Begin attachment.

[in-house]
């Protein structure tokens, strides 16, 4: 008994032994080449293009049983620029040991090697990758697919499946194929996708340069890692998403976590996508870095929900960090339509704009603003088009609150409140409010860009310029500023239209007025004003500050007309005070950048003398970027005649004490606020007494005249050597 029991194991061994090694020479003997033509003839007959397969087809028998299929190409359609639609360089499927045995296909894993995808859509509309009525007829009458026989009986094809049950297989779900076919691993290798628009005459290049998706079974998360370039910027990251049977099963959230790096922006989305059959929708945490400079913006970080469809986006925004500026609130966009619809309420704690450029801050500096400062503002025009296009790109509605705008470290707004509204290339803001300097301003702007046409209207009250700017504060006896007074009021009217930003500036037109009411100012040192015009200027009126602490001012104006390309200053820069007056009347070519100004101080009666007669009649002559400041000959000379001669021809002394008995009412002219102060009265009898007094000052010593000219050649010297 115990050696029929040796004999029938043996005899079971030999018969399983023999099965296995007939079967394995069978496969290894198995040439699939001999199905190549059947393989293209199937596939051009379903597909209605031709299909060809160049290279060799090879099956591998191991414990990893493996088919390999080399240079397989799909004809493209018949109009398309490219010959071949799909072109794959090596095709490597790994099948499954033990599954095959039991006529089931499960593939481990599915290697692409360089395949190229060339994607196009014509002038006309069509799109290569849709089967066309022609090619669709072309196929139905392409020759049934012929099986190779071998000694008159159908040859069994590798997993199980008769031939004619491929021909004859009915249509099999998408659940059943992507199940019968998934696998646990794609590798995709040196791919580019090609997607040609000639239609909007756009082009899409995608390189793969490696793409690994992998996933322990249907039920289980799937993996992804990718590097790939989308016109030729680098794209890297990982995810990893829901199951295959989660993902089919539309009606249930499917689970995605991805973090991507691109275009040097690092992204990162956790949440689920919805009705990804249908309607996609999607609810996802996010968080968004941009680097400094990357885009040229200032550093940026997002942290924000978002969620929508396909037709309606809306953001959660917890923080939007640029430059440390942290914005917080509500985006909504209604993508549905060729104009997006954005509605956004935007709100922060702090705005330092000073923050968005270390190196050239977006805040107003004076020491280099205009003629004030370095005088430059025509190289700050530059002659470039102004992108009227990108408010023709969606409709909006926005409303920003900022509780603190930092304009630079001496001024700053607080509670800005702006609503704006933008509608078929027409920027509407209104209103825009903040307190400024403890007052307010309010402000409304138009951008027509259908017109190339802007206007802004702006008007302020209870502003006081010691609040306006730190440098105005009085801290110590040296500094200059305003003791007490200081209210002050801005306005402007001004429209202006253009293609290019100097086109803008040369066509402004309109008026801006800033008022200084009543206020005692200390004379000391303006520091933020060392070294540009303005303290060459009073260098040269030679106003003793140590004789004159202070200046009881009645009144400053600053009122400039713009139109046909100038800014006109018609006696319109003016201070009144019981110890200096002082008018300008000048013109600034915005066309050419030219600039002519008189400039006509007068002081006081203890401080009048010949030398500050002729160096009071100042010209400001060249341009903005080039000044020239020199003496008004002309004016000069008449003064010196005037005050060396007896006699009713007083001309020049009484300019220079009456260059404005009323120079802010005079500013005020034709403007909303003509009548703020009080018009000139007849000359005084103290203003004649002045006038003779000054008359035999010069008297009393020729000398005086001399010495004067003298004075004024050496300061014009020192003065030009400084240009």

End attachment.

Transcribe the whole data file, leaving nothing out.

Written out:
[in-house]
């Protein structure tokens, strides 16, 4: 008994032994080449293009049983620029040991090697990758697919499946194929996708340069890692998403976590996508870095929900960090339509704009603003088009609150409140409010860009310029500023239209007025004003500050007309005070950048003398970027005649004490606020007494005249050597 029991194991061994090694020479003997033509003839007959397969087809028998299929190409359609639609360089499927045995296909894993995808859509509309009525007829009458026989009986094809049950297989779900076919691993290798628009005459290049998706079974998360370039910027990251049977099963959230790096922006989305059959929708945490400079913006970080469809986006925004500026609130966009619809309420704690450029801050500096400062503002025009296009790109509605705008470290707004509204290339803001300097301003702007046409209207009250700017504060006896007074009021009217930003500036037109009411100012040192015009200027009126602490001012104006390309200053820069007056009347070519100004101080009666007669009649002559400041000959000379001669021809002394008995009412002219102060009265009898007094000052010593000219050649010297 115990050696029929040796004999029938043996005899079971030999018969399983023999099965296995007939079967394995069978496969290894198995040439699939001999199905190549059947393989293209199937596939051009379903597909209605031709299909060809160049290279060799090879099956591998191991414990990893493996088919390999080399240079397989799909004809493209018949109009398309490219010959071949799909072109794959090596095709490597790994099948499954033990599954095959039991006529089931499960593939481990599915290697692409360089395949190229060339994607196009014509002038006309069509799109290569849709089967066309022609090619669709072309196929139905392409020759049934012929099986190779071998000694008159159908040859069994590798997993199980008769031939004619491929021909004859009915249509099999998408659940059943992507199940019968998934696998646990794609590798995709040196791919580019090609997607040609000639239609909007756009082009899409995608390189793969490696793409690994992998996933322990249907039920289980799937993996992804990718590097790939989308016109030729680098794209890297990982995810990893829901199951295959989660993902089919539309009606249930499917689970995605991805973090991507691109275009040097690092992204990162956790949440689920919805009705990804249908309607996609999607609810996802996010968080968004941009680097400094990357885009040229200032550093940026997002942290924000978002969620929508396909037709309606809306953001959660917890923080939007640029430059440390942290914005917080509500985006909504209604993508549905060729104009997006954005509605956004935007709100922060702090705005330092000073923050968005270390190196050239977006805040107003004076020491280099205009003629004030370095005088430059025509190289700050530059002659470039102004992108009227990108408010023709969606409709909006926005409303920003900022509780603190930092304009630079001496001024700053607080509670800005702006609503704006933008509608078929027409920027509407209104209103825009903040307190400024403890007052307010309010402000409304138009951008027509259908017109190339802007206007802004702006008007302020209870502003006081010691609040306006730190440098105005009085801290110590040296500094200059305003003791007490200081209210002050801005306005402007001004429209202006253009293609290019100097086109803008040369066509402004309109008026801006800033008022200084009543206020005692200390004379000391303006520091933020060392070294540009303005303290060459009073260098040269030679106003003793140590004789004159202070200046009881009645009144400053600053009122400039713009139109046909100038800014006109018609006696319109003016201070009144019981110890200096002082008018300008000048013109600034915005066309050419030219600039002519008189400039006509007068002081006081203890401080009048010949030398500050002729160096009071100042010209400001060249341009903005080039000044020239020199003496008004002309004016000069008449003064010196005037005050060396007896006699009713007083001309020049009484300019220079009456260059404005009323120079802010005079500013005020034709403007909303003509009548703020009080018009000139007849000359005084103290203003004649002045006038003779000054008359035999010069008297009393020729000398005086001399010495004067003298004075004024050496300061014009020192003065030009400084240009």